The Volunteers Against Crime and Corruption (VACC) led by Dante Jimenez sees this far clearer than the DOJ Secretary, and Jimenez laments that such threat from De Lima "further creates an atmosphere of anger among the people." He said the VACC, though not officially part of the NTC, "will challenge this threat of Malacanang before the Supreme Court."

As to inciting the military sector to rebel against the President, there is no evidence of the NTC doing that---unless of course, we see the military and police as part of the Filipino people, which they are and whom the NTC seeks to address. But listening to the Senate hearing this morning where AFP and PNP officials accuse and counter-accuse each other in the failed SAF operation and rescue, I think the Aquino administration is doing a splendid job of inciting both security forces to agree to a badly needed change of regime---even without help from disgusted private citizens.


Instead of deriding members of the NTC as coup-plotters, the voluble DOJ Secretary should praise them for their patriotism and love of country and listen to their admonition. For many of them have already achieved their mark and no longer need any personal embellishment, but because of love for country and alarm over the continuing destruction of institutions in this Aquino administration that should otherwise be the foundation of solid growth and progress, they continue to conduct forums to enlighten the people.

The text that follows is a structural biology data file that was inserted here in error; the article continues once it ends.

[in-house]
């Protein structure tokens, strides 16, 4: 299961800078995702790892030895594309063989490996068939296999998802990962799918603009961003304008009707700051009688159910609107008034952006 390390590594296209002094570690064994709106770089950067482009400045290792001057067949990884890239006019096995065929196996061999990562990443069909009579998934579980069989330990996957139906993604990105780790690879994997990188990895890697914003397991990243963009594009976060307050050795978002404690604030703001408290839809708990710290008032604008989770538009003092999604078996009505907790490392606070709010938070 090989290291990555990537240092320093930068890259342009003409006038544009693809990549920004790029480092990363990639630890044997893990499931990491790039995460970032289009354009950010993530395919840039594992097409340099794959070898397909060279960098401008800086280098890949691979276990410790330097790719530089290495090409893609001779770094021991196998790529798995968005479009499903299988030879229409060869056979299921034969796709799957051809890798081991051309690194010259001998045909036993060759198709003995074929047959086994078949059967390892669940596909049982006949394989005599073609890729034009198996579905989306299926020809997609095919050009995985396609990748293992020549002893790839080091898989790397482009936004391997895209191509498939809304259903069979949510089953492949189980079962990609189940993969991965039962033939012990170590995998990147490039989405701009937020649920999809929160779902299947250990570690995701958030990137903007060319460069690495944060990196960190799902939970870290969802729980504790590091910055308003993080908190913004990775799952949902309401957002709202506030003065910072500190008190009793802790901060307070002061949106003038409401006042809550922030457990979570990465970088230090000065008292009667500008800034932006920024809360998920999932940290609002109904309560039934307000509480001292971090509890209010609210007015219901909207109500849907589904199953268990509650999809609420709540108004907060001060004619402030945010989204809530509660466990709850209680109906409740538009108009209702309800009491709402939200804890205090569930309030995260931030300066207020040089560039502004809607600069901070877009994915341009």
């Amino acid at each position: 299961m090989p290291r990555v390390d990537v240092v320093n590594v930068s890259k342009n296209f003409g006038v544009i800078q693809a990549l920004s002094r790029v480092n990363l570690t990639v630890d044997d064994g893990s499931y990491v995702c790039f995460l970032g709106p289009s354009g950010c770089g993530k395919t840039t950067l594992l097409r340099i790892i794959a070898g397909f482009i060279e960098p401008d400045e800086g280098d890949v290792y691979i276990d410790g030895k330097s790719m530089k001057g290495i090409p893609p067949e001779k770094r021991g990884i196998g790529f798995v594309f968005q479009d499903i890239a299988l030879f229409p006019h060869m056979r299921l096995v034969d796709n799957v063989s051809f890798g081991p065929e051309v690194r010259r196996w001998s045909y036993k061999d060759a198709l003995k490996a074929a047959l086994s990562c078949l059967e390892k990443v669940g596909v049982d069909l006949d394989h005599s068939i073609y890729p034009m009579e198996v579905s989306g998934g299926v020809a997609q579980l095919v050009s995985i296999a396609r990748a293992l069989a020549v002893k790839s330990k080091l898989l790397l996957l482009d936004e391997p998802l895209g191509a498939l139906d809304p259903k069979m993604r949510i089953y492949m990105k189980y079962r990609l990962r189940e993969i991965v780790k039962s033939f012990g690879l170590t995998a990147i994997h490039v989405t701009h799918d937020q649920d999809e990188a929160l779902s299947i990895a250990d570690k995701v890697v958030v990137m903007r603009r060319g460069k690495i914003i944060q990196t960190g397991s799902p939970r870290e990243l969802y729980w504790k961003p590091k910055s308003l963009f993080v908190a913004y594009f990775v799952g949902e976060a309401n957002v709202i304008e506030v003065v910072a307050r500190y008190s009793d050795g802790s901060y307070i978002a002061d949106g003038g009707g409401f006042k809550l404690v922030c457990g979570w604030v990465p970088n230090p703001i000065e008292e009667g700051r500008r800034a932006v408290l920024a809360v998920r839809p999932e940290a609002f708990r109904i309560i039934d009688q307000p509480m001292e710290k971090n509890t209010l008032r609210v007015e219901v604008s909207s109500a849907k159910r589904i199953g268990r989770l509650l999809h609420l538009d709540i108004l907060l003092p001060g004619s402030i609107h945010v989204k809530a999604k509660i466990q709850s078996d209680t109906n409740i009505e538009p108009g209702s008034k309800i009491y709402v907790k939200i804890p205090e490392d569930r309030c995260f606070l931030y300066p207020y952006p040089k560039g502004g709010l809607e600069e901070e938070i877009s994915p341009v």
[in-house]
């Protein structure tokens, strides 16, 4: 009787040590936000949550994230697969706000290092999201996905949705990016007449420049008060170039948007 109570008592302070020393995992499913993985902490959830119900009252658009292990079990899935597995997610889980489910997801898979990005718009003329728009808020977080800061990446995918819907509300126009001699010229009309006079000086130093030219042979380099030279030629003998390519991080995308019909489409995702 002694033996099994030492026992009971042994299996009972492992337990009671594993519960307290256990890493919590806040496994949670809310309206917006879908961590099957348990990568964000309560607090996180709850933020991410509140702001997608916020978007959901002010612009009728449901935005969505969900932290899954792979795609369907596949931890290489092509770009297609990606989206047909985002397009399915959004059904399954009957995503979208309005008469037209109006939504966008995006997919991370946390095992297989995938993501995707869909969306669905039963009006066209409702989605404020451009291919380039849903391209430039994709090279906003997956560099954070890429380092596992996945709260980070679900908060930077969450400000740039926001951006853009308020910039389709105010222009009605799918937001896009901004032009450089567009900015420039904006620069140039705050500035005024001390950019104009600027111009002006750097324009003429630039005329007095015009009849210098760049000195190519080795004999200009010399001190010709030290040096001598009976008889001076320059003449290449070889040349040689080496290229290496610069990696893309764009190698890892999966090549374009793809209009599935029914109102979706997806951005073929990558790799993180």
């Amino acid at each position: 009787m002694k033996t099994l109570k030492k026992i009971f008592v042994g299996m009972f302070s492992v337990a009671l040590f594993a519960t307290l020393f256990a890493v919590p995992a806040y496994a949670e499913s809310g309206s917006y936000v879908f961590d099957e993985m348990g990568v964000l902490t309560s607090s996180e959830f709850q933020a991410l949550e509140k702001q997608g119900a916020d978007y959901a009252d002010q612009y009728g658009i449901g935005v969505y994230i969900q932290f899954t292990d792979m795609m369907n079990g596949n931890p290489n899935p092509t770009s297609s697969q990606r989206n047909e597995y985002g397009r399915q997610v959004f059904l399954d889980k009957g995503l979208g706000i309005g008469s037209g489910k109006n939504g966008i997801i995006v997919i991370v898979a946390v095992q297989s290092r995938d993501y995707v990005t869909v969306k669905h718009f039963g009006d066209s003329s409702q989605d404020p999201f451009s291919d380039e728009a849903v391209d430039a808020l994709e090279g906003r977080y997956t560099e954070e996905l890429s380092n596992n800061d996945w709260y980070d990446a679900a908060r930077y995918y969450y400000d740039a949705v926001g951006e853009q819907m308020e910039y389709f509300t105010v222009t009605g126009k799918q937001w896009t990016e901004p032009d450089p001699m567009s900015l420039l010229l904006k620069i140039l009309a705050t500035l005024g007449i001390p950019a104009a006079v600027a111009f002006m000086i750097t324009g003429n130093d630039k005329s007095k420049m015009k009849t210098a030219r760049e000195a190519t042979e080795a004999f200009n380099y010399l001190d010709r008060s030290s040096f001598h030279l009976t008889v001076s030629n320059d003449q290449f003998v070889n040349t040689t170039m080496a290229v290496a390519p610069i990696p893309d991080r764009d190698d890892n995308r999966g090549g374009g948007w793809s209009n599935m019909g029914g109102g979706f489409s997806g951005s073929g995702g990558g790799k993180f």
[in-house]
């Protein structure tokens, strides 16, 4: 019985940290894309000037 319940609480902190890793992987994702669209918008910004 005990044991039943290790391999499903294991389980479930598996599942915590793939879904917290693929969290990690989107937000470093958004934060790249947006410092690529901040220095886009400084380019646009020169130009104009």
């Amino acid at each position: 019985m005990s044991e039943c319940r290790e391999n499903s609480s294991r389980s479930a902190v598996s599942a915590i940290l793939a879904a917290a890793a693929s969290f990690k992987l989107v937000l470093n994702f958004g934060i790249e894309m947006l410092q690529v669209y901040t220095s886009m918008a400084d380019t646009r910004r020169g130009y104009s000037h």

I’m talking, for instance, of 84-year old Ricardo Cardinal Vidal, the retired Archbishop of Cebu, who asked for P-Noy's resignation as early as August 2014. Or take 80-year old Archbishop Emeritus Fernando Capalla of Davao, a man of deep learning and erudition who should just be enjoying the fruits of ripe retirement. Yet he chooses to shuttle between Davao and Manila because he cannot just watch the country be destroyed by incompetence and corruption. Archbishop Ramon Arguelles of Lipa is no surprise as a firebrand, for he is a true Batangueno, but take Zamboanga Archbishop Romulo de la Cruz of Zamboanga, who received his pallium of authority from the Pope only last September. De la Cruz has never been known to hesitate to speak out on vital issues, especially on Mindanao. 

These and the other archbishops associated with NTC are a true inspiration for its mass followers.


Or take youthful NTC spokespersons Atty./CPA Glenn Chiong of Biliran who has made the cause of clean and honest elections his own lifelong advocacy after having been cheated in the congressional fight in his province, thanks to the damned machine. Or lawyer-minister Greco Belgica who battled the DAP in the Supreme Court; Greco wants to serve in government but would not even dare to run as long as the PCOS machines are operative.

Leila de Lima with her warped legal theories cannot hold a candle to anyone of these outstanding NTC leaders. She makes heroes out of them by accusing them of fomenting a coup d'etat.